• BCNF: R is in BCNF iff every determinant is a candidate key

  • Determinant: an attribute on which some other attribute is fully functionally dependent.


R

A B C

A

C

B

R1

R2

C B

A C

3NF that is not BCNF

Candidate keys:{A,B} and {A,C} Determinants:{A,B} and {C}

A decomposition:

Lossless, but not dependency preserving!


  • When a relation has more than one candidate key, anomalies may result even though the relation is in 3NF.

  • 3NF does not deal satisfactorily with the case of a relation with overlapping candidate keys

    • i.e. composite candidate keys with at least one attribute in common.

  • BCNF is based on the concept of a determinant.

    • A determinant is any attribute (simple or composite) on which some other attribute is fully functionally dependent.

  • A relation is in BCNF is, and only if, every determinant is a candidate key.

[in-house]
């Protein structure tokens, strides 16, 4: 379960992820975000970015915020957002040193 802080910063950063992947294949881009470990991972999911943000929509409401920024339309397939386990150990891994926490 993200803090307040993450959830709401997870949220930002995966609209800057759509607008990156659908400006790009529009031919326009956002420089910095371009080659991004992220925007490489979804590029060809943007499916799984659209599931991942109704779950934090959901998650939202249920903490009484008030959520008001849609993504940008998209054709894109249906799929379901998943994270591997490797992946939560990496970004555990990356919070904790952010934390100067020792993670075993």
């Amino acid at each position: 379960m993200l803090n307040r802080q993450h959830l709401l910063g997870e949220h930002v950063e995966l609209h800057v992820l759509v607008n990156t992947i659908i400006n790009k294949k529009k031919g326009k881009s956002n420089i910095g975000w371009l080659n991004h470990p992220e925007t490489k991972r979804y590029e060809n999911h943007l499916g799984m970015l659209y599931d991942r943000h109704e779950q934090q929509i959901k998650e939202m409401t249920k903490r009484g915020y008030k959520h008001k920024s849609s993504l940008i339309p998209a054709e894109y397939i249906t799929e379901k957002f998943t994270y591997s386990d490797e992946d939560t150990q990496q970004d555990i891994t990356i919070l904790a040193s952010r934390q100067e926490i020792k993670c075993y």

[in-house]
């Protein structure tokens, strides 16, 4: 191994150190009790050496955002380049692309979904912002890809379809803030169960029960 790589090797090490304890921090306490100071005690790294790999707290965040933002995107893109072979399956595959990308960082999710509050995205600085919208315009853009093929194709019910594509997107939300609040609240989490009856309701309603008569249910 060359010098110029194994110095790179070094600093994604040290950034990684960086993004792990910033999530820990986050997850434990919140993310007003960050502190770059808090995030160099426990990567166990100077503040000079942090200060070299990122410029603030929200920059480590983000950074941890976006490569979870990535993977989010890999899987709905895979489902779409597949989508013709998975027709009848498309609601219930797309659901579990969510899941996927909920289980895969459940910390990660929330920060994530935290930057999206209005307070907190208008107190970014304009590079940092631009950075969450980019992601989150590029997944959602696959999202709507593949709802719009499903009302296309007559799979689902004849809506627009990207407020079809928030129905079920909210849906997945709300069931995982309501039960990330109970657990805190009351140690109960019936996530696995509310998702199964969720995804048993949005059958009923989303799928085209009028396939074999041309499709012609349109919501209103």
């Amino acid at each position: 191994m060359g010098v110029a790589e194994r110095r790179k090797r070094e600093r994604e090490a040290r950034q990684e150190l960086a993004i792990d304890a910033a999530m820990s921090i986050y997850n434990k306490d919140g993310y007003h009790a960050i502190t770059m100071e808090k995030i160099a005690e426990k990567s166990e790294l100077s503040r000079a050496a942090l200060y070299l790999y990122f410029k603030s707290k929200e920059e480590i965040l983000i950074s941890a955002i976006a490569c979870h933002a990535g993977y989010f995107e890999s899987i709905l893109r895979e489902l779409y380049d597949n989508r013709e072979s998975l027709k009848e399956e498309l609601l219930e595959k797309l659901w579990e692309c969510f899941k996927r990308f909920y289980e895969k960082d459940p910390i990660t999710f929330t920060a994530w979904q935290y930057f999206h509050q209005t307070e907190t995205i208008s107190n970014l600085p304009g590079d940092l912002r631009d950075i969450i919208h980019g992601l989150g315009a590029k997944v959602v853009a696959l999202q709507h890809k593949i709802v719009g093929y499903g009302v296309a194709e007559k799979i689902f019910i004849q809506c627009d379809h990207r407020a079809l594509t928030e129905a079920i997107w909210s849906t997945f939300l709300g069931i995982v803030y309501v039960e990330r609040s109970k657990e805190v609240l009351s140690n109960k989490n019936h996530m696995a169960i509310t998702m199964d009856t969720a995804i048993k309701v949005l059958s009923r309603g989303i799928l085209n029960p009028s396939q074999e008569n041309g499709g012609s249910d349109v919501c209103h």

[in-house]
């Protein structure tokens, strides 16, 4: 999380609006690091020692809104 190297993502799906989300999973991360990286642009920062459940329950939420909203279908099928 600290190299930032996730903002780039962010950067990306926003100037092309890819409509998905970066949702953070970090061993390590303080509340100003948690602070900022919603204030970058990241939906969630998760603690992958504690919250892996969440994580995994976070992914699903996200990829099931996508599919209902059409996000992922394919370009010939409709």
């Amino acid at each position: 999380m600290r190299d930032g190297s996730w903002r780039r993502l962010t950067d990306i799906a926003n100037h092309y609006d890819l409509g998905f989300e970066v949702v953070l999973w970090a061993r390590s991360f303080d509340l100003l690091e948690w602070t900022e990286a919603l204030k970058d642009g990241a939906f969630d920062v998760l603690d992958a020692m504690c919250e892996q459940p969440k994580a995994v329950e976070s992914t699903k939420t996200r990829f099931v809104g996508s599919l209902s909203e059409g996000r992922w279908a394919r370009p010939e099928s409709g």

The theory

  • Consider the following relation and determinants.

    Example 1. Given R(a,b,c,d)a,c -> b,da,d -> b

  • To be in BCNF, all valid determinants must be a candidate key. In the relation R, a,c->b,d is the determinate used, so the first determinate is fine.

  • Example 2. If {a, b} is not a key, a,d->b suggests that a,d can be the primary key, which would determine b. However this would not determine c. This is not a candidate key, and thus R is not in BCNF.


Example 1


Two possible keys

  • DB(Patno,PatName,appNo,time,doctor)

  • Determinants:

    • Patno -> PatName

    • Patno,appNo -> Time,doctor

    • Time -> appNo

  • Two options for 1NF primary key selection:

    • DB(Patno,PatName,appNo,time,doctor) (example 1a)

    • DB(Patno,PatName,appNo,time,doctor) (example 1b)


Example 1a

  • DB(Patno,PatName,appNo,time,doctor)

  • No repeating groups, so in 1NF

  • 2NF – eliminate partial key dependencies:

    • DB(Patno,appNo,time,doctor)

    • R1(Patno,PatName)

  • 3NF – no transient dependences so in 3NF

  • Now try BCNF.


BCNF Every determinant is a candidate key

DB(Patno,appNo,time,doctor)R1(Patno,PatName)

  • Is determinant a candidate key?